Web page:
in fact point into the allocated area. The language guarantees
that `ptr = &storage[k]' will work for all k between 0 and N
(inclusive at both ends), but not for k outside that range.
You may occasionally encounter `ptr = &storage[-1]' as part of
an attempt to imitate the 1-based arrays of Fortran, say, but
such code is incorrect and need not work at all.

--
Eric Sosman
es*****@acm-dot-org.invalid
Dec 22 '05 #5

P: n/a
>This is perfectly legal. The array index is treated as a signed integer
in C.

a[i] is a shorthand way of writing
a + sizeof(a)*i


No, a[i] is a shorthand way of writing *(a + i). It's also equivalent
to i[a].

It may also be considered as a shorthand way of writing
*(a addl (sizeof(a) * i)), where addl is an assembly-language
addition operator.

It is allowed for i to be negative provided the storage referred
to exists.

Gordon L. Burditt
Dec 22 '05 #6

P: n/a
Gordon Burditt wrote:
This is perfectly legal. The array index is treated as a signed integer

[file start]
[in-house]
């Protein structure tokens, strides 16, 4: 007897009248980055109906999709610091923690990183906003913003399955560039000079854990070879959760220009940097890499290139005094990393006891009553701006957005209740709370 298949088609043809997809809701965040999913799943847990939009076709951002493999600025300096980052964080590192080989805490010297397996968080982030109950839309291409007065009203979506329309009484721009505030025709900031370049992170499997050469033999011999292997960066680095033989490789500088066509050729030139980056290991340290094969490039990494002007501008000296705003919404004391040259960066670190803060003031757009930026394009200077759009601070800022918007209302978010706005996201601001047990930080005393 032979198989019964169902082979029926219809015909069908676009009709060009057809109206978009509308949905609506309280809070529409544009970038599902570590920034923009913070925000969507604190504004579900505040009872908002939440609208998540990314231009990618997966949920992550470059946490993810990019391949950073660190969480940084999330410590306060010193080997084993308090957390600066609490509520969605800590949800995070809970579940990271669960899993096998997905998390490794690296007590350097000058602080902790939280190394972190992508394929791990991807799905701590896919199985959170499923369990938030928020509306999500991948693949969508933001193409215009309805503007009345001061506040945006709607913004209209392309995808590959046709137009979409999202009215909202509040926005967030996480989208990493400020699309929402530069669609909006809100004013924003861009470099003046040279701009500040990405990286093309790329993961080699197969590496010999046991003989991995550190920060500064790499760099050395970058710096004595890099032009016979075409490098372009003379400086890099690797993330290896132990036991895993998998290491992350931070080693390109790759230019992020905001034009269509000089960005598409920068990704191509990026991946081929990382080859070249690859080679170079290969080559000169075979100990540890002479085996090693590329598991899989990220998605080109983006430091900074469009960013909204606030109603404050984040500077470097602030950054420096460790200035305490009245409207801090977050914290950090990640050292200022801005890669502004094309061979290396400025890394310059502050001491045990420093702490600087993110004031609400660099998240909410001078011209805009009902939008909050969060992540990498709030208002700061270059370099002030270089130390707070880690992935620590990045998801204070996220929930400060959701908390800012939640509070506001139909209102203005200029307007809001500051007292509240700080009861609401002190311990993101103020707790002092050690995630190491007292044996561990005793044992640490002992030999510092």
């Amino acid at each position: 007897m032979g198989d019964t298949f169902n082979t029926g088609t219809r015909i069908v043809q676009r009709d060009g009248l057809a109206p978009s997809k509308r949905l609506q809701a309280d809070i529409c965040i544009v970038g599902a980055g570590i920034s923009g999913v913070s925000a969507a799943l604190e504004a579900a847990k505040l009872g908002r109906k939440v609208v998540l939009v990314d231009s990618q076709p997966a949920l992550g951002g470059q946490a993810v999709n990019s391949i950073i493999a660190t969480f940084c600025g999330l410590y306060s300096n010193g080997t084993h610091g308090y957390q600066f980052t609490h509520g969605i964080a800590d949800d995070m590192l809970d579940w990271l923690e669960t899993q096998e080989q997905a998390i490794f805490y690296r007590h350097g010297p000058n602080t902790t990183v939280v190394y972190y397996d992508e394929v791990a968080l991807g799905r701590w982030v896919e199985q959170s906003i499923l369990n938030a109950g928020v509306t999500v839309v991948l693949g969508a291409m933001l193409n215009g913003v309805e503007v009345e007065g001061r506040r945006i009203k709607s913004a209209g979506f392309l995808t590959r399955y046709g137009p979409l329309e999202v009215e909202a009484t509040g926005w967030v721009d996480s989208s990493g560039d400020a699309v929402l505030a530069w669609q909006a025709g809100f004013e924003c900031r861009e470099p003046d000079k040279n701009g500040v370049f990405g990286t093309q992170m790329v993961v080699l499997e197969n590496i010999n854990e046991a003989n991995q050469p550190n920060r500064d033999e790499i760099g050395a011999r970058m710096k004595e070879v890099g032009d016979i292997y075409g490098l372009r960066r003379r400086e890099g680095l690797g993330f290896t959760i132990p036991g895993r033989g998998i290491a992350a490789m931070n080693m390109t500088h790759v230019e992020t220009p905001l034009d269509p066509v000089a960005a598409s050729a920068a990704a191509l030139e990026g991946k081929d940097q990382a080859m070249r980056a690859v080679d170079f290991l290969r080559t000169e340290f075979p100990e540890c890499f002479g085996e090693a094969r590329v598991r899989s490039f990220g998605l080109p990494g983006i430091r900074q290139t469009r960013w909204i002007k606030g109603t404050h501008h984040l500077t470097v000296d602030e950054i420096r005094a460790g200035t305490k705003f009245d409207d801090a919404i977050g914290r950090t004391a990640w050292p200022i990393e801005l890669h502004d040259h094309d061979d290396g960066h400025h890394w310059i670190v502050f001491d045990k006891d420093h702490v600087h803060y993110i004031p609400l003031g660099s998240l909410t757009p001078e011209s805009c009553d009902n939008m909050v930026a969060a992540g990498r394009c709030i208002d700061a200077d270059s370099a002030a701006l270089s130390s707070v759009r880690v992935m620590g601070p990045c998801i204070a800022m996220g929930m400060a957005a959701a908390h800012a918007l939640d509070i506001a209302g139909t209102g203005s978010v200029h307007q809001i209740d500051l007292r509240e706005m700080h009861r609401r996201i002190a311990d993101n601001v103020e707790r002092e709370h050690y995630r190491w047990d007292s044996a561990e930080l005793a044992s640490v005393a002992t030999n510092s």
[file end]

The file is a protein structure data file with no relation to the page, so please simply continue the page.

in C.

a[i] is a shorthand way of writing
a + sizeof(a)*i
No, a[i] is a shorthand way of writing *(a + i). It's also equivalent
to i[a].


Yes.
It may also be considered as a shorthand way of writing
*(a addl (sizeof(a) * i)), where addl is an assembly-language
addition operator.


I think it should be sizeof(*a), instead of sizeof a.

--
pete
Dec 22 '05 #7

P: n/a

Thanks to all of you who answered. It makes my code look much nicer,
so I am grateful that I can rely on this approach.
Joakim

--
Joakim Hove
hove AT ntnu.no /
Tlf: +47 (55 5)8 27 13 / Stabburveien 18
Fax: +47 (55 5)8 94 40 / N-5231 Paradis
http://www.ift.uib.no/~hove/ / 55 91 28 18 / 92 68 57 04
Dec 22 '05 #8

P: n/a
> No, a[i] is a shorthand way of writing *(a + i). It's also equivalent
to i[a].


Agreed. Pointer arithmatic internally multiples to take care of the
sizeof.

--
EventStudio System Designer 2.5 - http://www.EventHelix.com/EventStudio
Sequence Diagram Based System Design and Object Modeling Tool

Dec 24 '05 #9